7.2 Effects of Pressure, Temperature, and Dissolved Salts on Seawater Density

  • Many of the movements of water masses in the oceans are driven by differences in water density. Higher-density water sinks, whereas lower-density water rises.

Pressure

  • Water density is increased by increasing pressure.
  • The effect of pressure on density is small compared to the effects of temperature and salinity. At the greatest depths of the oceans water density is increased only about 2% despite the more than 1,000 atmospheres pressure.

Temperature

  • Increasing temperature adds energy to molecules of solids and liquids so that they can move more easily with respect to neighboring molecules. As a result, the distance between molecules normally increases with increasing temperature, which decreases density. Thus, decreasing temperature normally increases density.
  • Throughout most of its temperature range, the density of water increases as temperature decreases. However, below 4oC, water behaves anomalously: from this temperature to the freezing point, reducing temperature actually decreases the density. This anomalous behavior is the result of the creation clusters of of water molecules in which molecules are further apart than they are in the normal arrangement. These form and reform and exist on average for less than one millionth of a second. However, they form more frequently as temperature decreases.  As a result, their effect  is to overcome the normal increase in density that occurs as temperature falls between 4oC and the freezing point and casue the density to decrease..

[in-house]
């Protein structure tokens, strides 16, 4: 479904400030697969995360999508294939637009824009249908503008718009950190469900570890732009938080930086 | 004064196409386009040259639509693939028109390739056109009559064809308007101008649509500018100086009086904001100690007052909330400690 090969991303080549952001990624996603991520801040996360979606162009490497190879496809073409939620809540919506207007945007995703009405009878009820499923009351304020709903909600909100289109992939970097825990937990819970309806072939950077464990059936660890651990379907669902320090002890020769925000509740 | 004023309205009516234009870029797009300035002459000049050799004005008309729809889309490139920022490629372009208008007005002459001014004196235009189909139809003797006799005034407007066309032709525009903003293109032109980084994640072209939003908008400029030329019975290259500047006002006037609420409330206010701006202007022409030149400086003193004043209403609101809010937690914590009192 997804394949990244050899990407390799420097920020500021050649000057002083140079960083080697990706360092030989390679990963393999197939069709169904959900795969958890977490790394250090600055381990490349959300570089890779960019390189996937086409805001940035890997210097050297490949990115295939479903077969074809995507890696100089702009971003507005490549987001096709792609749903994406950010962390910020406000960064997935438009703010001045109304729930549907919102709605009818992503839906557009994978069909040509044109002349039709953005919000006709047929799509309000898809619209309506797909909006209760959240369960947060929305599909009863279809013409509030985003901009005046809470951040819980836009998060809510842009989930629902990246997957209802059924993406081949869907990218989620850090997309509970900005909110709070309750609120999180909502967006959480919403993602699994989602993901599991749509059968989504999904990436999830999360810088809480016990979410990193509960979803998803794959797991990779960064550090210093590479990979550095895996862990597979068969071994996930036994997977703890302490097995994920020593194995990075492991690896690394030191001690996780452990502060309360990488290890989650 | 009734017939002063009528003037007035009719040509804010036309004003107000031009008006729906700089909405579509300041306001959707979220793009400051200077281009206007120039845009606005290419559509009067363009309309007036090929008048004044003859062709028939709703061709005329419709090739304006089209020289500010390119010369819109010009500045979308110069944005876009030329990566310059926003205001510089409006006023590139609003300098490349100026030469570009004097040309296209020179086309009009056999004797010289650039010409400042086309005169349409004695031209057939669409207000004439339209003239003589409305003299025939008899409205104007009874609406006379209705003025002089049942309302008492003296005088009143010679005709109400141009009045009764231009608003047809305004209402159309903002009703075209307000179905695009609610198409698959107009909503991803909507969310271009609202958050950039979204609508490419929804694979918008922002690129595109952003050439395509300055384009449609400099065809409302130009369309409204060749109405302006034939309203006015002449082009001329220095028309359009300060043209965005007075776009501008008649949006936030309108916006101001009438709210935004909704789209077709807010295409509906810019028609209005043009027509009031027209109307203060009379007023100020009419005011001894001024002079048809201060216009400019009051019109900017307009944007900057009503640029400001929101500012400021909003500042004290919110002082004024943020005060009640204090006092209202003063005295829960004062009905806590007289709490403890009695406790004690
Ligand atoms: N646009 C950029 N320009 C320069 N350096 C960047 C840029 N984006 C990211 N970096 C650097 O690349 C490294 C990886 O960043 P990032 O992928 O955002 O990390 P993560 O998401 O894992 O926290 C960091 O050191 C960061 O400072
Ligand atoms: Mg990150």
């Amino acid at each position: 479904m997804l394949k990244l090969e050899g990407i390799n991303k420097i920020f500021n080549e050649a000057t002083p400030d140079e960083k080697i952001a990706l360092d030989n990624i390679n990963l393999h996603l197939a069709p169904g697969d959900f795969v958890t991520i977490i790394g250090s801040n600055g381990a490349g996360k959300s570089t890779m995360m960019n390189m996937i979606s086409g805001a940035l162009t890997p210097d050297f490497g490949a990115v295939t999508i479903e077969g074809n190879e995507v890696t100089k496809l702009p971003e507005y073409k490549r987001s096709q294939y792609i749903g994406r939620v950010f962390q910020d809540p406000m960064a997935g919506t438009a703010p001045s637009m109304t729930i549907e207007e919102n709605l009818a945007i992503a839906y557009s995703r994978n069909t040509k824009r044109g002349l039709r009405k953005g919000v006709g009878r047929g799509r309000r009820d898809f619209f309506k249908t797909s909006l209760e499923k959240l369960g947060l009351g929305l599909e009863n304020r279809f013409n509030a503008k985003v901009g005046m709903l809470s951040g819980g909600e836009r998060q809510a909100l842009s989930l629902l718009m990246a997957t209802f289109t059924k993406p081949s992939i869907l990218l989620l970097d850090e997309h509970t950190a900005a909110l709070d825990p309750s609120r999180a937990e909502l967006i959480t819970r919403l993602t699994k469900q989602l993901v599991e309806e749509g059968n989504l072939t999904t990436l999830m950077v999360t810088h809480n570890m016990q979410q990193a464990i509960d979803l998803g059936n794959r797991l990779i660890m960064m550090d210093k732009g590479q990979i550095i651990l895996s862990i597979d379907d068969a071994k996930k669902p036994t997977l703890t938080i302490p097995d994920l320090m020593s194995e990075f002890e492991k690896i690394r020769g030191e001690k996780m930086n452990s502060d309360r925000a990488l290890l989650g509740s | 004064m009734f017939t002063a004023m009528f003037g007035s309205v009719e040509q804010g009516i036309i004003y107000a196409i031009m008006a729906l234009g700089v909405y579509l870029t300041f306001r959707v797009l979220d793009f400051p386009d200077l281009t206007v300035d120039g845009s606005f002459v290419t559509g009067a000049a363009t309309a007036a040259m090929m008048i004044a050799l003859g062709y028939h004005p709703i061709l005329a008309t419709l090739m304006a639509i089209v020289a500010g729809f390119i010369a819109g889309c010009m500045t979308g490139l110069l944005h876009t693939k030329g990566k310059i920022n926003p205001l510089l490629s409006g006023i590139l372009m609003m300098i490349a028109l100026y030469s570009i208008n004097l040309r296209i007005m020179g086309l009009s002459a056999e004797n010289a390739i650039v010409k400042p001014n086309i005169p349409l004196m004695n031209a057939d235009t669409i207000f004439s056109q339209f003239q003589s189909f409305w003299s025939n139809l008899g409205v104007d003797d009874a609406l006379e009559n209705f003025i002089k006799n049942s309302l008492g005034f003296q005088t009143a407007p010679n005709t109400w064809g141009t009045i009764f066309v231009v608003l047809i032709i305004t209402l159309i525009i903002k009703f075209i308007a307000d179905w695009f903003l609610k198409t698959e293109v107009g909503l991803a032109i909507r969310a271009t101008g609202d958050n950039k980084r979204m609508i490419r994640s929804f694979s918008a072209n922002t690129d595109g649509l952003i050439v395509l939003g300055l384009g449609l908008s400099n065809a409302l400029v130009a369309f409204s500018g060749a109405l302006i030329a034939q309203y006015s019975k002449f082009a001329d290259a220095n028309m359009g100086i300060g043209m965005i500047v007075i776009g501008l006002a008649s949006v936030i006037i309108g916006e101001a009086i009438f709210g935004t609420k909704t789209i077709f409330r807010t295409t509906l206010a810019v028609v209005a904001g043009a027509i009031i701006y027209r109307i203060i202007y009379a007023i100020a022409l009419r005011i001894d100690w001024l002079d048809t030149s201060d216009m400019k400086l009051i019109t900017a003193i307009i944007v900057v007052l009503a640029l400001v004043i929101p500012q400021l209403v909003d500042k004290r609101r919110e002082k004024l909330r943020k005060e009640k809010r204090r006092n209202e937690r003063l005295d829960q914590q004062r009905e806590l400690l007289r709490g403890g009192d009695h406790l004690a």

Dissolved Salts and Density

  • Salt dissolved in water increases water density because dissolved ions or molecules usually have higher densities than water molecules, but also because the dissolved substances reduce clustering of the water molecules.

Combined Effects of Salinity and Temperature

  • Seawater density is decreased by increases in salinity and by decreases in temperature.
  • The range of salinities found in most ocean water is small—99% of ocean water has a salinity between 33 and 37, and 75% has a salinity of between 34 and 35. As a result, the density of ocean water is generally affected more by changes in temperature than changes in salinity